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NFL Draft 2016: Taking a look at OT Germain Ifedi

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The cost of upside.

Matthew Emmons-USA TODAY Sports

Coming out of the NFL Combine, one name that is starting to get a lot of attention for the Seahawks' pick at 26 is Texas A&M tackle Germain Ifedi. Fellow Field Gulls contributor and SeahawksDraftBlog's Rob Staten first mocked Ifedi to Seattle, and then wrote about why he thinks he's a fit for the Seahawks.

The logic leading Rob and others to link Ifedi to Seattle is sound. Ifedi has some of the longest arms of any prospect at 36 inches, a critical measurement for anyone wanting to play tackle in the NFL. He was also a top performer at the Combine among his position group, with his 111.1 SPARQ putting him in the 75th percentile of offensive linemen in the NFL. It's well known that Seattle has favored athletic offensive linemen under Pete Carroll and Tom Cable.

Combine all of that with Seattle's need for offensive line help, and you can quickly understand the interest in Ifedi. The only question remaining is when does Seattle look to pull the trigger? To answer that we'll look to the game tape.

We'll start with the good. Ifedi is a big, strong dude with anacondas for arms. When everything is clicking he does things like this...

...and this...

...and also this...

When he brings his A-game, Ifedi is capable of dominating. The problem is that Ifedi's D and F game is on display far too often, for several different reasons.

Let's start with Ifedi's ability to get leverage on a defender. In the trenches, the low man wins, but Ifedi finds himself standing upright far too often.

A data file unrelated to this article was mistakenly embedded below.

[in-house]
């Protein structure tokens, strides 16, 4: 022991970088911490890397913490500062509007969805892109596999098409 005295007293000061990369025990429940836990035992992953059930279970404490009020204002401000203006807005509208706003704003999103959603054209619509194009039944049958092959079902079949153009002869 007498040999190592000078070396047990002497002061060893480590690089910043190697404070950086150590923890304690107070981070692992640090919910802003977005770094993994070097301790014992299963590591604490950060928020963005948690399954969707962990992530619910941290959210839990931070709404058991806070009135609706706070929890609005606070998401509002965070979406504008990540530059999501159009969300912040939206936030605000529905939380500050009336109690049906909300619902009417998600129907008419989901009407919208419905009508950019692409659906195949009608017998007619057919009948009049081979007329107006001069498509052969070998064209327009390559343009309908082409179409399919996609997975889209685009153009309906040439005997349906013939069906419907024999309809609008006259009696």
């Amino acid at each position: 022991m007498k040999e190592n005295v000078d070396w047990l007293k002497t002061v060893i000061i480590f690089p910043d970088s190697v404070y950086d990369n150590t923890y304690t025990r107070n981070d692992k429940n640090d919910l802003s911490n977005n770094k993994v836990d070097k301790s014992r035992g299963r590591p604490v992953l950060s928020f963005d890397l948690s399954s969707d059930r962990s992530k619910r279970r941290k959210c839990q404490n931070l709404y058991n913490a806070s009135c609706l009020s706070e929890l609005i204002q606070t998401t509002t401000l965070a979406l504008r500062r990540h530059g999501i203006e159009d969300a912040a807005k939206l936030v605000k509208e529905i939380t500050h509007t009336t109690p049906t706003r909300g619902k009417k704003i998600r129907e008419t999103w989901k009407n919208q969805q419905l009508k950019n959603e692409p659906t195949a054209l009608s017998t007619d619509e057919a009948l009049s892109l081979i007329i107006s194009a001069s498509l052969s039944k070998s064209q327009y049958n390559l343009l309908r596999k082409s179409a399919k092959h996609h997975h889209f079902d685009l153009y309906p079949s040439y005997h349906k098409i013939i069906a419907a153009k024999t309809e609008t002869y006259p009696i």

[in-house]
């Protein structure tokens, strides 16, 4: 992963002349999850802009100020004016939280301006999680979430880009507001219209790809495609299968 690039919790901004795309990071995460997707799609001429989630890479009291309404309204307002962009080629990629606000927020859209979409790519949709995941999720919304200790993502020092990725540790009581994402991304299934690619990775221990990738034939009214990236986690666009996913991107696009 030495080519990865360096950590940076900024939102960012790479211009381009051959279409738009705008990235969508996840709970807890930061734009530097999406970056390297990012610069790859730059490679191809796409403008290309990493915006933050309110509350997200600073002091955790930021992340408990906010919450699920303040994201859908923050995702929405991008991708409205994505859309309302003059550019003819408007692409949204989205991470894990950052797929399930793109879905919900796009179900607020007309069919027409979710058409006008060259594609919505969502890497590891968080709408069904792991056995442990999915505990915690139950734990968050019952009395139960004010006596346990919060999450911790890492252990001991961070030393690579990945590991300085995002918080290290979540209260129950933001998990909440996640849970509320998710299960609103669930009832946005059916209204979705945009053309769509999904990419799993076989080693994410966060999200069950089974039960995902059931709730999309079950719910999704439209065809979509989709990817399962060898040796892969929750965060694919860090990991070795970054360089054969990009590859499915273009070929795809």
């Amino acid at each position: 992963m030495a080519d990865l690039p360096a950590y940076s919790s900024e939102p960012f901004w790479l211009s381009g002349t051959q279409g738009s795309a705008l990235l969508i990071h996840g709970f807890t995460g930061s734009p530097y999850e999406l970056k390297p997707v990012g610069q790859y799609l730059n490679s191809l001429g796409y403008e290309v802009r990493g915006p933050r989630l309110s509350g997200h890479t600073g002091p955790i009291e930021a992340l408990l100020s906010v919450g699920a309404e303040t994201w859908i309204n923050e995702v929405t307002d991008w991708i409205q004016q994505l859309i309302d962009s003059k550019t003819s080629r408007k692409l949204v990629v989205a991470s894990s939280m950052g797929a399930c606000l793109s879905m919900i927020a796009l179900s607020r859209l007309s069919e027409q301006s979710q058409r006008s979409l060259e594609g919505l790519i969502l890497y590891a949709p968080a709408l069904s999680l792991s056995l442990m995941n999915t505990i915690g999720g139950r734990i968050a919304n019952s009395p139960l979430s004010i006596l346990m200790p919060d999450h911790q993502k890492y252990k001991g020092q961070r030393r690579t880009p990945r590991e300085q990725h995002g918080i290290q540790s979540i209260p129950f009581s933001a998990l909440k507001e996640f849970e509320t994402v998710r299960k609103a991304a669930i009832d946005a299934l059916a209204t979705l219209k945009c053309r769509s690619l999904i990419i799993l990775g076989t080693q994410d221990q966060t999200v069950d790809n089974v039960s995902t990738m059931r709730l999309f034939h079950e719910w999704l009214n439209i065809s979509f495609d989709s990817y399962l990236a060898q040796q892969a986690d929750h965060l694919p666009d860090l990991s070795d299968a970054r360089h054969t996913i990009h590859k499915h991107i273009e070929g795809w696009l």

Ifedi's assignment here is simply to seal the end to the outside, and he's got a huge advantage with the end lining up well outside of him.

Ifedi isn't able to execute this simple block though because, instead of putting himself in a position to kick out the end, his first movement is to stand nearly straight up. The defensive end, whose initial step is to the outside, is able to get inside Ifedi's body and cross his face. The play is dead on arrival due to a botched hand off, but Ifedi's man would have otherwise been in a position to make a tackle.

Ifedi is lined up as the left tackle in an unbalanced set here, but it's otherwise a very similar play to the previous one. Ifedi has won by alignment, needing to only seal the defensive tackle away from where the running back will follow the pulling guard to his left. But again, Ifedi's first move is to stand upright. The defensive tackle gets his hands inside Ifedi's chest and chucks him to the side, putting himself in position to make a tackle at the line of scrimmage.

Just another example of Ifedi getting upright and the defender getting underneath him with his hands inside his chest, allowing the defender to easily shed the block and pursue the ball carrier.

Another problem that Ifedi has is lunging or leaning on defenders.